One of the most devastating aspects of this issue is that those who need paid sick days most—low-wage workers—are least likely to have access to them. Nearly 80 percent of the lowest-wage workers lack a single paid sick day. In fact, almost half of all workers making less than $514/week receive no paid leave of any kind (no personal leave, sick leave, family leave, or vacation). And the consequences for families’ economic security are severe: one in seven (14 percent) low-wage workers has lost a job in the past four years because they were sick or needed to care for a family member. For low-wage working moms, the number rises to almost one in five. Workers who can’t afford to lose wages or even jobs are forced to go to work sick, or send a sick child to school. To protect these workers, along with the public health and our economy, laws that guarantee employees the right to earn paid sick days are essential.

Around the country, advocates are successfully campaigning to pass such laws at the state and local level; hopefully, a federal standard will soon make it possible for all workers in the U.S. to have such protections.

Jan 22, 2014  |  PERMALINK »

Survey Shows that Restaurants Can Reduce Costs Through Better Employment Practices

By Lauren French

The restaurant industry is an important part of our economy, employing over 10 million people and generating sales revenues of $660.5 billion in 2013 alone. But despite its success, the industry offers its employees notoriously low wages and limited access to benefits and advancement opportunities. A new study shows that these practices may be harmful not just to workers, but to businesses as well. 

The study, which was written by Rosemary Batt and Jae Eun Lee of Cornell Universtiy and Tashlin Lakhani of Ohio State University, and released by Restaurant Opportunities Center United, includes the first national survey of work and human resource management in the U.S. restaurant industry. High Road 2.0: A National Study of Human Resources Practices, Turnover, and Customer Service in the Restaurant Industry examines the impact of negative employment practices on turnover and employment stability and shows how they can hurt restaurants’ bottom lines.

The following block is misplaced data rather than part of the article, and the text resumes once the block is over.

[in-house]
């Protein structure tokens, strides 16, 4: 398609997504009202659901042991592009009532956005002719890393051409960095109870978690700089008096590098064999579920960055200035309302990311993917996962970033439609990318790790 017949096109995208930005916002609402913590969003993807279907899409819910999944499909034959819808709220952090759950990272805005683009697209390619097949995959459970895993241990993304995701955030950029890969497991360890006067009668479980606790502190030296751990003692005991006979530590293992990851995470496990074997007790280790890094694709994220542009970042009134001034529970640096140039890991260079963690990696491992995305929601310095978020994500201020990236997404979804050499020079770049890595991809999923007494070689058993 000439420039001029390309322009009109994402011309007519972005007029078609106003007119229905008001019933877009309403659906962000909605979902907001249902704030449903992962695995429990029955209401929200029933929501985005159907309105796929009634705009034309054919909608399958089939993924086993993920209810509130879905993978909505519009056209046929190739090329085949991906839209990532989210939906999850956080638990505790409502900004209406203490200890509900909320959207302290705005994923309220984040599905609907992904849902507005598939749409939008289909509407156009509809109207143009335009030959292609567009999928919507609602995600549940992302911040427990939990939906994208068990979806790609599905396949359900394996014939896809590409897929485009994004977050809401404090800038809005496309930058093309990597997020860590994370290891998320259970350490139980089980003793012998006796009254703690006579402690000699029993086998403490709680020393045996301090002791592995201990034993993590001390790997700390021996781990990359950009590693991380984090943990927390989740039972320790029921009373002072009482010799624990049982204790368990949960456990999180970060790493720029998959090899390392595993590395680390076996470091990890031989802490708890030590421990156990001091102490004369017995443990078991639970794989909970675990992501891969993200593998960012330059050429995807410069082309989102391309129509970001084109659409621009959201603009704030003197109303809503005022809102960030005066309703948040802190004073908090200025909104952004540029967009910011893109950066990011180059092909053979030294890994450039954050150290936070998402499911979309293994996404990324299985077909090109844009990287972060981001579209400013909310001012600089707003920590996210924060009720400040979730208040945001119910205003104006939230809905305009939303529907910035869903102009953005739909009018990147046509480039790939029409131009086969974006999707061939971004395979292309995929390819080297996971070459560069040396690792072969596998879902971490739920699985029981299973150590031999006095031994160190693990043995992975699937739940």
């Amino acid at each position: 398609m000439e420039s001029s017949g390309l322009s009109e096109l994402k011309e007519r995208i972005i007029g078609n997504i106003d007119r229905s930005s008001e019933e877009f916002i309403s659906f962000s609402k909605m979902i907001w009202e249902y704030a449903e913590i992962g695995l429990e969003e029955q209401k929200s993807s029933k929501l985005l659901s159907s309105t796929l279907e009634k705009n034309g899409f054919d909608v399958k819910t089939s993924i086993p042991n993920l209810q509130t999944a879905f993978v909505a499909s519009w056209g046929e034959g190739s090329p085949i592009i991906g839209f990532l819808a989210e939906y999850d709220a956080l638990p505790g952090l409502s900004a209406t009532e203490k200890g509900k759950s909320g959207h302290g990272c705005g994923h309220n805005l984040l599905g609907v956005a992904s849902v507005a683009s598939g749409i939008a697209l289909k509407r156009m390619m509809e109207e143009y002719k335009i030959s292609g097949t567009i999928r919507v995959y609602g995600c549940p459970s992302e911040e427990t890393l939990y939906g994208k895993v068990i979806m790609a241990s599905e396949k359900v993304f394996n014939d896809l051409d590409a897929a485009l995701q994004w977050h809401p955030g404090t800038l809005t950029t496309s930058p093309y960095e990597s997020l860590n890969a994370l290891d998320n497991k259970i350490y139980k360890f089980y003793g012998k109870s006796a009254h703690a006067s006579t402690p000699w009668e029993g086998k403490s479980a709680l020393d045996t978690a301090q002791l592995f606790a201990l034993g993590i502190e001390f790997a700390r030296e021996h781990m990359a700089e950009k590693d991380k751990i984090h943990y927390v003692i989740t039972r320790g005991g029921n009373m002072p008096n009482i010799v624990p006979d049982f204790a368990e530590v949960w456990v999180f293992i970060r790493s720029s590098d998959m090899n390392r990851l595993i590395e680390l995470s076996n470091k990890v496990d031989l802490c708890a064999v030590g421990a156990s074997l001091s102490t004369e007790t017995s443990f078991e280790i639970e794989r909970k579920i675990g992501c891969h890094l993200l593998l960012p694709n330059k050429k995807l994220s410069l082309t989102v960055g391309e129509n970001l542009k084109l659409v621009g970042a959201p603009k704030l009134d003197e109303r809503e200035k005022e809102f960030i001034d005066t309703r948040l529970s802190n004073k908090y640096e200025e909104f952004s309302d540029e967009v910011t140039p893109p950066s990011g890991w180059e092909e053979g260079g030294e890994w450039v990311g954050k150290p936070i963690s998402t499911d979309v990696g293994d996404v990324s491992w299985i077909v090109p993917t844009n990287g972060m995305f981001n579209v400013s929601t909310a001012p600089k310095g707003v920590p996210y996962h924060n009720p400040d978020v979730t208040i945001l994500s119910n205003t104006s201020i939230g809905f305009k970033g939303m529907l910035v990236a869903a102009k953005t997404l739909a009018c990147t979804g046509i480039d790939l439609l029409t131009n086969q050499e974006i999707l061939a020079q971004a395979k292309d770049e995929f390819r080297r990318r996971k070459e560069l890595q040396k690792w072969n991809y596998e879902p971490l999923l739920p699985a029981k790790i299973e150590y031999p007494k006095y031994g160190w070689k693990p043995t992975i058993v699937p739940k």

High levels of employee turnover and low rates of worker tenure are prevalent through all segments of the restaurant industry, especially moderately priced and fast food or “quick serve” establishments. The study finds that almost one in two fast food workers quits or is fired from his or her job each year. Turnover is expensive for a number of reasons: labor costs related to recruitment and training; loss of proficiency and productivity; lack of employee loyalty and commitment; and overall disruption of operations. Turnover costs range anywhere from $18,200 for an establishment with 30 employees to $1.82 million for a chain of 100 restaurants.

 Fortunately, the industry’s turnover problem is not insurmountable. The study finds that implementing better workplace practices, such as increasing wages, can reduce turnover by almost 50 percent. Indeed, while restaurants with the worst human resources practices experience annual turnover rates of 45 percent and a typical worker tenure of 3.6 years, establishments with the best practices experience just a 26 percent turnover rate and enjoy an average worker tenure of 6.3 years

 According to the survey, the most important human resource practices that restaurants can implement to decrease turnover and increase worker tenure are higher hourly wages and greater job security, as well as predicable full-time schedules, more discretion on the job, and the opportunity for internal promotion. Other helpful practices include providing job training and organizing work to allow employees to effectively use their skills. Restaurants are not the only employers who can benefit from these policies; business experts are discovering that these high-road practices make economic sense across a range of industries. 

The numbers don't lie. This survey shows that when employers make smart investments in their employees, they benefit from the returns. It's time to create workplace conditions that allow both the restaurant industry and its workers to flourish.